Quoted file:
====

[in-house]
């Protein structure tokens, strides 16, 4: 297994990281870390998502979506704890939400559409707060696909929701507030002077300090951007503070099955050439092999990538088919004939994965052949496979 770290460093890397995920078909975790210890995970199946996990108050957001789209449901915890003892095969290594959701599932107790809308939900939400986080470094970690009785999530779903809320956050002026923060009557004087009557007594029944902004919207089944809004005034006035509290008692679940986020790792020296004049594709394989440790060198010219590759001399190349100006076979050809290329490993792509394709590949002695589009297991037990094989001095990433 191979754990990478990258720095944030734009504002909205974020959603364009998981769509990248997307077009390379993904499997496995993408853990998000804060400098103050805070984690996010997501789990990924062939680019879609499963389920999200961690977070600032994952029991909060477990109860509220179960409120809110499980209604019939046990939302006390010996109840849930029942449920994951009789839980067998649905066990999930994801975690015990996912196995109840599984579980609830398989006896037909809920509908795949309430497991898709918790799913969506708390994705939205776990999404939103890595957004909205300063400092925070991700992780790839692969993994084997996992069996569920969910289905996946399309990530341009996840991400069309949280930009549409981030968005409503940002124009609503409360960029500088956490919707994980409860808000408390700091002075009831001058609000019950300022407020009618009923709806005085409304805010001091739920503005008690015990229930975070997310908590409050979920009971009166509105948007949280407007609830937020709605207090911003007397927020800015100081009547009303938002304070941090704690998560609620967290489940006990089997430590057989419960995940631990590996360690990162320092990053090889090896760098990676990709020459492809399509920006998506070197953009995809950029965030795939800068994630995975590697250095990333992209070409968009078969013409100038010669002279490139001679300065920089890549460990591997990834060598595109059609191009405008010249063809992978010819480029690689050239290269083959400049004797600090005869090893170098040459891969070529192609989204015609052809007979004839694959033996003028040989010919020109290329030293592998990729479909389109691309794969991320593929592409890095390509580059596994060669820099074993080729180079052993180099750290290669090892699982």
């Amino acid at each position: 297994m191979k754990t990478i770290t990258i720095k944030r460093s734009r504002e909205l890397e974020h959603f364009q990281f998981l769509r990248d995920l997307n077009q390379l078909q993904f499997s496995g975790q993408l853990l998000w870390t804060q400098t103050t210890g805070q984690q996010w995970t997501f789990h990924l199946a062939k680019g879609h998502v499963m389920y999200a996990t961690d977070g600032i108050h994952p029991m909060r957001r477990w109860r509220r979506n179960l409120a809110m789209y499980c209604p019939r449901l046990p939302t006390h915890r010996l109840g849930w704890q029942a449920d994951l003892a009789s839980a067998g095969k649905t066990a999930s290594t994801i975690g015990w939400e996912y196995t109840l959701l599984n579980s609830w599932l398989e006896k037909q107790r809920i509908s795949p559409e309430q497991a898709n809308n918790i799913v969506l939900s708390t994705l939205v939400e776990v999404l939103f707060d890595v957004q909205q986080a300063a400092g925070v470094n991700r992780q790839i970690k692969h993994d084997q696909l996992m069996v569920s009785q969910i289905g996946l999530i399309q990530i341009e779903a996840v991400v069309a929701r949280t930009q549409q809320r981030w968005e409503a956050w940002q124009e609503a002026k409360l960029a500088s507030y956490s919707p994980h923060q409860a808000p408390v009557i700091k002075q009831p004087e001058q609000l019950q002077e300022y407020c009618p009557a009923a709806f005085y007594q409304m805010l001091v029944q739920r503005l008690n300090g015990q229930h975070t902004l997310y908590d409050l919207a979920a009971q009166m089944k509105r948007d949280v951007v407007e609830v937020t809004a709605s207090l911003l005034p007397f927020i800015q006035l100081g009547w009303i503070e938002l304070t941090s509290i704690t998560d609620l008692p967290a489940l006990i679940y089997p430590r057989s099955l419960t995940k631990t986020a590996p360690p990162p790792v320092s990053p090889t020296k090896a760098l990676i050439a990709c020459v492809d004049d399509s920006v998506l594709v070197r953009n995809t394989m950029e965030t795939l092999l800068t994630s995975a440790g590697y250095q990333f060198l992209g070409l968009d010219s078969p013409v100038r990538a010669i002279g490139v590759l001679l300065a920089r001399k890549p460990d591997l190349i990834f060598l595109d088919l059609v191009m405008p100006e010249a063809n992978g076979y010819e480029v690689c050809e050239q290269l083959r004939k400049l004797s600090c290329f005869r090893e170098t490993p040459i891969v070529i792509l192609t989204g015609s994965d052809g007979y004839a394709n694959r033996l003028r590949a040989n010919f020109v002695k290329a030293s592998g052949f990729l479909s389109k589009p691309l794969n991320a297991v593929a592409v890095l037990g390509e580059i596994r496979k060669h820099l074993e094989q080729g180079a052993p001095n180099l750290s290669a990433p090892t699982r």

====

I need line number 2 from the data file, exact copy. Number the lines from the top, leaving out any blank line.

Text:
């Protein structure tokens, strides 16, 4: 297994990281870390998502979506704890939400559409707060696909929701507030002077300090951007503070099955050439092999990538088919004939994965052949496979 770290460093890397995920078909975790210890995970199946996990108050957001789209449901915890003892095969290594959701599932107790809308939900939400986080470094970690009785999530779903809320956050002026923060009557004087009557007594029944902004919207089944809004005034006035509290008692679940986020790792020296004049594709394989440790060198010219590759001399190349100006076979050809290329490993792509394709590949002695589009297991037990094989001095990433 191979754990990478990258720095944030734009504002909205974020959603364009998981769509990248997307077009390379993904499997496995993408853990998000804060400098103050805070984690996010997501789990990924062939680019879609499963389920999200961690977070600032994952029991909060477990109860509220179960409120809110499980209604019939046990939302006390010996109840849930029942449920994951009789839980067998649905066990999930994801975690015990996912196995109840599984579980609830398989006896037909809920509908795949309430497991898709918790799913969506708390994705939205776990999404939103890595957004909205300063400092925070991700992780790839692969993994084997996992069996569920969910289905996946399309990530341009996840991400069309949280930009549409981030968005409503940002124009609503409360960029500088956490919707994980409860808000408390700091002075009831001058609000019950300022407020009618009923709806005085409304805010001091739920503005008690015990229930975070997310908590409050979920009971009166509105948007949280407007609830937020709605207090911003007397927020800015100081009547009303938002304070941090704690998560609620967290489940006990089997430590057989419960995940631990590996360690990162320092990053090889090896760098990676990709020459492809399509920006998506070197953009995809950029965030795939800068994630995975590697250095990333992209070409968009078969013409100038010669002279490139001679300065920089890549460990591997990834060598595109059609191009405008010249063809992978010819480029690689050239290269083959400049004797600090005869090893170098040459891969070529192609989204015609052809007979004839694959033996003028040989010919020109290329030293592998990729479909389109691309794969991320593929592409890095390509580059596994060669820099074993080729180079052993180099750290290669090892699982």